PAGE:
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Harp

Harp

  • Place of origin:

    Paris (made)

  • Date:

    1787 (made)

  • Artist/Maker:

    Naderman, Jean-Henri, born 1735 - died 1799 (maker)

  • Materials and Techniques:

    Carved and painted pine, oak, sycamore and birchwood

  • Museum number:

    425-1884

  • Gallery location:

    Europe 1600-1815, Room 2a (Mirrored Room)

Jean-Henri Naderman (1735–1799) was one of the leading harp-makers in Paris of his day, and he supplied the Royal Household with his instruments. This harp was made in 1787 for a certain Mme de Binet (née Honteloup) of Dieppe, possibly as a wedding present, and was fitted with a series of holes and shutters in the back of the sound box. These were part of a short-lived device, invented in 1785 by the harpist Jean-Baptiste Krumpholtz (1740–1790) so as to vary the volume of the harp. Not only was this harp fitted with the latest mechanical gadget, it was also highly progressive in its decoration. The figure with an Egyptian headdress was carved on it more than twenty years before the vogue for all things Egyptian became widely fashionable at the time of Napoleon’s military campaigns in Egypt.

Physical description

'Back of seven undecorated ribs, five of oak, two sycamore. The five soundholes in the back can each be closed by a shutter, the five shutters opened and closed together by a link, now missing, which was connected to one of the eight pedals. Pine belly, painted with doves, vases of flowers and tripod perfume-bearers amid musical instruments (trophies taken from Delafosse's Sixth Livre de Trophies d' Amour et de Musique, p.3). The handsomely carved pillar and neck are in plain birchwood, and at their junction is a scroll carved with leaves and a female head in Egyptian head-dress'.

Anthony Baines, Catalogue of Musical Instruments in the Victoria and Albert Museum, Part II. Non-Keyboard Instruments (London, 1978), p.79.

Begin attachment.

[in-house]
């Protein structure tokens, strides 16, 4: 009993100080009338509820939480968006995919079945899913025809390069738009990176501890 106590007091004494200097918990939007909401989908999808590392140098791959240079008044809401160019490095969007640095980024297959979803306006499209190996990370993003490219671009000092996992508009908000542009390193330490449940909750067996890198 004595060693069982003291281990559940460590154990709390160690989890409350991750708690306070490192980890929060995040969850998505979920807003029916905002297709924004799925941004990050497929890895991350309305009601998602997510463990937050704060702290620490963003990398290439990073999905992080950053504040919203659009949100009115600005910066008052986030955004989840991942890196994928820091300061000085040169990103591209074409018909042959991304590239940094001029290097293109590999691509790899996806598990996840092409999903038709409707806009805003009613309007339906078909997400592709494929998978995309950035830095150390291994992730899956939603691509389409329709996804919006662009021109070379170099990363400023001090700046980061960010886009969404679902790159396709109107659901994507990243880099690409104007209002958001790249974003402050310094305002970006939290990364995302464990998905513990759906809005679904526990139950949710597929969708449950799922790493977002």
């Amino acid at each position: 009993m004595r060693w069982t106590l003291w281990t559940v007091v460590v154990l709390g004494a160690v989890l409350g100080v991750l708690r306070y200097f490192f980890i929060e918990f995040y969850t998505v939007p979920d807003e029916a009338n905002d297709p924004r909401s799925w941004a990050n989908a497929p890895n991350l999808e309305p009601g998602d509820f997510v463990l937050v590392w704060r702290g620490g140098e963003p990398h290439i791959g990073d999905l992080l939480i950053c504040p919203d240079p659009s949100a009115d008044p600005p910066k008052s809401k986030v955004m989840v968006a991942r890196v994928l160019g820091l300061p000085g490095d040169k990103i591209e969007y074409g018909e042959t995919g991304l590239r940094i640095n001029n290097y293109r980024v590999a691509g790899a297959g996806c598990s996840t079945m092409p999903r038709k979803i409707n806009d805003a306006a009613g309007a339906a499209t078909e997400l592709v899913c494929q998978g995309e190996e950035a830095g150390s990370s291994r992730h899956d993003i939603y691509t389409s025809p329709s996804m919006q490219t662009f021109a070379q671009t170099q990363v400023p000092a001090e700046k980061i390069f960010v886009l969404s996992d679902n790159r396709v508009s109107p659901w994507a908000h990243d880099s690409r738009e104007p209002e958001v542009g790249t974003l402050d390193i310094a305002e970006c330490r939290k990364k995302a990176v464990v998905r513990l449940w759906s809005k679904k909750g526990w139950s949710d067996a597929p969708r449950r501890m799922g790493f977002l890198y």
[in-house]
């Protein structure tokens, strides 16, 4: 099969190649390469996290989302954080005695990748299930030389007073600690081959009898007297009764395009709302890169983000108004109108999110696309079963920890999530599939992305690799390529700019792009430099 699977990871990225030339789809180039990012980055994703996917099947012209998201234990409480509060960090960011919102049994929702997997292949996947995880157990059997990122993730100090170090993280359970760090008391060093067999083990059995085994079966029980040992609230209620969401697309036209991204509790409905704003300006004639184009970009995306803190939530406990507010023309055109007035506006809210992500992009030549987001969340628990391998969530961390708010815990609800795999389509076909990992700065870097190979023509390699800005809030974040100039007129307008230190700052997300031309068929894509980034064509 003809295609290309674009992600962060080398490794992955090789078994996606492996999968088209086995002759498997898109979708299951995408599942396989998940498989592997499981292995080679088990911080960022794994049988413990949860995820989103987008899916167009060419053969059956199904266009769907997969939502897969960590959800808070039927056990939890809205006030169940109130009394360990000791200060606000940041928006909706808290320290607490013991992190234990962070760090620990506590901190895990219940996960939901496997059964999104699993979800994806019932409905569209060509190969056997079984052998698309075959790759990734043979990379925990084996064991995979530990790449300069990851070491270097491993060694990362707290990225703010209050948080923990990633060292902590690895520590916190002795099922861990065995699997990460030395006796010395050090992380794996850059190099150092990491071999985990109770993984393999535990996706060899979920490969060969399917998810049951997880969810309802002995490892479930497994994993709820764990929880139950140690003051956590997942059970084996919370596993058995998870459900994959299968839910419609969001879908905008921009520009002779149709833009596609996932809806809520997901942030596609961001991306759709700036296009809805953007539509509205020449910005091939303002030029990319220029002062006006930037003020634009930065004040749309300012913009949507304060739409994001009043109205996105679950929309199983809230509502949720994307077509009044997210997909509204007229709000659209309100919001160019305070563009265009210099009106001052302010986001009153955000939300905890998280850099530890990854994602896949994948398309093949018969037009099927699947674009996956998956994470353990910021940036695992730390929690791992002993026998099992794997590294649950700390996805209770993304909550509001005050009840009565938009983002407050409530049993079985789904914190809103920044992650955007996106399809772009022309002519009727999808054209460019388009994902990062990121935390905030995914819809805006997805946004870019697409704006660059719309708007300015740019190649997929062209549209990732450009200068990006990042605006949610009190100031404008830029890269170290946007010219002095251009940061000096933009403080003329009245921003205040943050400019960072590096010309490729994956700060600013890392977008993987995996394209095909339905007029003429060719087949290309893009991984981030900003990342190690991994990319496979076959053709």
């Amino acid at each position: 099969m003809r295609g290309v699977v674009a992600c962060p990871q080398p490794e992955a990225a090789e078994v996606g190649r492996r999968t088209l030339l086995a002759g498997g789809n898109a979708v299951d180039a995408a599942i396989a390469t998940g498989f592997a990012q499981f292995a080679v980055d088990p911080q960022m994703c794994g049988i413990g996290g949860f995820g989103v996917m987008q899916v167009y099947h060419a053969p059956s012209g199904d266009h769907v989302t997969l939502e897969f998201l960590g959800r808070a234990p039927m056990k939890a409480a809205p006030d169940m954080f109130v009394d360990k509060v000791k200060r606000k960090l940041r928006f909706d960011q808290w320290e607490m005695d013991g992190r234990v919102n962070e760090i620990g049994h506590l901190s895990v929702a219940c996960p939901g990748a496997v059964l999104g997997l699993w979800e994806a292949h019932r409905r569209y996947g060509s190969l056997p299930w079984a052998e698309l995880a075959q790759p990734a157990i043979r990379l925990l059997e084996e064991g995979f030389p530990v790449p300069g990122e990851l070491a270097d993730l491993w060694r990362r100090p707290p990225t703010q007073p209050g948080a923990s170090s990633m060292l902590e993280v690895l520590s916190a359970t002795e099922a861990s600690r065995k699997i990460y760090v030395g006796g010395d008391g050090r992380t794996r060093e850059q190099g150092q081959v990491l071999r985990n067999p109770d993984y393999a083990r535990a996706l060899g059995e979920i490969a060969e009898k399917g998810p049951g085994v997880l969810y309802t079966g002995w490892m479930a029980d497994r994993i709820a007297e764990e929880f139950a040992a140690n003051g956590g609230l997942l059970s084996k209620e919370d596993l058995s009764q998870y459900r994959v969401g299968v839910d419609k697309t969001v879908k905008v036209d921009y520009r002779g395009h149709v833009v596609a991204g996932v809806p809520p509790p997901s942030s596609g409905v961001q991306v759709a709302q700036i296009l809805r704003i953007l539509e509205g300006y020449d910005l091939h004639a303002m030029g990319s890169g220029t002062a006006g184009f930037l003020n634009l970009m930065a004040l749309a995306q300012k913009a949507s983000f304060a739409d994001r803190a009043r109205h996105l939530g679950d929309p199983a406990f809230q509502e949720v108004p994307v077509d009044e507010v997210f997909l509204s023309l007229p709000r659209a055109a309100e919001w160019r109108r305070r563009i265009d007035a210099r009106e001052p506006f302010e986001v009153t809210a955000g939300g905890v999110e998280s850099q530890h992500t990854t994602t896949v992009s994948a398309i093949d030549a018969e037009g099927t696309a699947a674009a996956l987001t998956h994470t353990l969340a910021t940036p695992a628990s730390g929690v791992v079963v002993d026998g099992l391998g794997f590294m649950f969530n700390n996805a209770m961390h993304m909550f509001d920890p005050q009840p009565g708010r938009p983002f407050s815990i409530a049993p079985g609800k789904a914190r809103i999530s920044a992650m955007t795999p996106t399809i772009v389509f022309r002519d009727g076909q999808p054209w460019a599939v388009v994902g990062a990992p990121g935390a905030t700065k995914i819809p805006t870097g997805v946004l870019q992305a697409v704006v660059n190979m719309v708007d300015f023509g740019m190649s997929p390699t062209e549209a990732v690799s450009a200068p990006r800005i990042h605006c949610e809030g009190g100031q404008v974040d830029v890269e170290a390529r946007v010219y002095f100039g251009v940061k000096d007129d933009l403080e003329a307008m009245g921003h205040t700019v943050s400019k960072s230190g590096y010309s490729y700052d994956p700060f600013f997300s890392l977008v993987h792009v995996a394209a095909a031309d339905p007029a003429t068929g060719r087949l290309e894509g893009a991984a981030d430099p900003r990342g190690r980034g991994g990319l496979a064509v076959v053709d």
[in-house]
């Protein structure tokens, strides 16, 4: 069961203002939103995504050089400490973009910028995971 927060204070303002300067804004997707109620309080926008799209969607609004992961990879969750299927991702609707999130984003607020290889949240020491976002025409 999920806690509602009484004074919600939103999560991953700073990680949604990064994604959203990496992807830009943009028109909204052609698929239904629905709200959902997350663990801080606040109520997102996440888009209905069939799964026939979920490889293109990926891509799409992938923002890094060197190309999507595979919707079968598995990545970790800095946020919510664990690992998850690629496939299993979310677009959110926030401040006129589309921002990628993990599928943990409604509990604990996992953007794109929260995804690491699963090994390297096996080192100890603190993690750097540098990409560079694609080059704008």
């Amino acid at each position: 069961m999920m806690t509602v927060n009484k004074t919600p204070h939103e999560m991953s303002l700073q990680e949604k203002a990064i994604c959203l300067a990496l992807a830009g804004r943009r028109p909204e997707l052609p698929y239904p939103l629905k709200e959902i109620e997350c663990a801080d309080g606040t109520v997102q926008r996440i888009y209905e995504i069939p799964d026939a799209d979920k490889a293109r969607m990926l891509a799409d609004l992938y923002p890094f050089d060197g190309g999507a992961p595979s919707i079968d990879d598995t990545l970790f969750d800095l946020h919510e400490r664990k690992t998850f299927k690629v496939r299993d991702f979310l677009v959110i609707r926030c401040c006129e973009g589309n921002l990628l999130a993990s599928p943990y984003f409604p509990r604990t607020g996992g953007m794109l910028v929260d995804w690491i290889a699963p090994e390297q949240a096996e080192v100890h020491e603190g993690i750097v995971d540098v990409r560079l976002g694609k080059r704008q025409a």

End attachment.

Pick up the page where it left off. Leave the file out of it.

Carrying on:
Place of Origin

Paris (made)

Date

1787 (made)

Artist/maker

Naderman, Jean-Henri, born 1735 - died 1799 (maker)

Materials and Techniques

Carved and painted pine, oak, sycamore and birchwood

Marks and inscriptions

Harpe ARenforcement à sons prolongez à sons ondez ou echo réitérez et à sourdinne l'invention / de Mr Krumpholtz executée par H. Nadermann depuis l'année 1785 AParis.
Reinforced harp with prolonged and wavy sounds with repeated echoes, and a damper invented by M. Krumpholtz in Paris.
Inscribed on the neck.

JH NADERMAN / Mtre. Luthier Facteur de l'harpe ordinaIre du Service de la Reine. Rue Argenteiul Butte / St. Roch. a [sic] Paris 1787. 17
J.H.Naderman [sic], Master Luthier and maker of harps ordinary in the service of the Queen, Rue Argenteiul Butte St. Roch in Paris, 1787.
Printed label with a garland of leaves as a border. The date 1787 inscribed by hand.

M. de Binet née Honteloup / à Dieppe
Mme de Binet (nee Honteloup) in Dieppe.
Inscribed on the inside of a detachable piece of wood, the other side of the tuning mechanisms.

Dimensions

Height: 1680 mm, Width: 510 mm, Depth: 800 mm

Object history note

Restrung and cleaned by Mr Morley, 1963.

Descriptive line

French, Paris, 1785-95, by Jean-Henri Nadermann

Bibliographic References (Citation, Note/Abstract, NAL no)

Anthony Baines: Catalogue of Musical Instruments in the Victoria and Albert Museum , Part II. Non-keyboard instruments, p. 79.

Labels and date

[Label text by Peter Thornton]

Pedal Harp
French (Paris); after 1785
By H. Nadermann, one of the leading harp makers in Paris at the time

It is fitted with a new device (holes with shutters at the back) intended to produce a swell-box effect, invented by Krumpholtz in 1785. Note the use of an Egyptian motif to decorate what is not only a fine musical instrument but also a piece of fashionable Parisian furniture - at a date, incidentally well before Napoleon's invasion of Egypt which was to give special impetus to the use of Egyptian ornament. The painted trophies on the belly are after an engraving by J. C. Delafosse. published in his sixth 'Livre de Trophées d'Amour et de Musique'.

Museum No. 425-1884 [1980]

Production Note

Similar painted decoration by the same hand is found on other Parisian harps of the period, indicating that there was a painter to whom several of the leading Parisian harp-makers turned when they wanted their harps decorated. The same may be said of the cared decoration on the heads of such harps, many of which were clearly executed in the workshops of a carver who specialised in such work.

Materials

Oak; Sycamore; Pine; Birch

Techniques

Carving; Planing; Painting; Varnishing

Subjects depicted

Trophies; Sphinxes

Categories

Musical instruments

Collection

Furniture and Woodwork Collection

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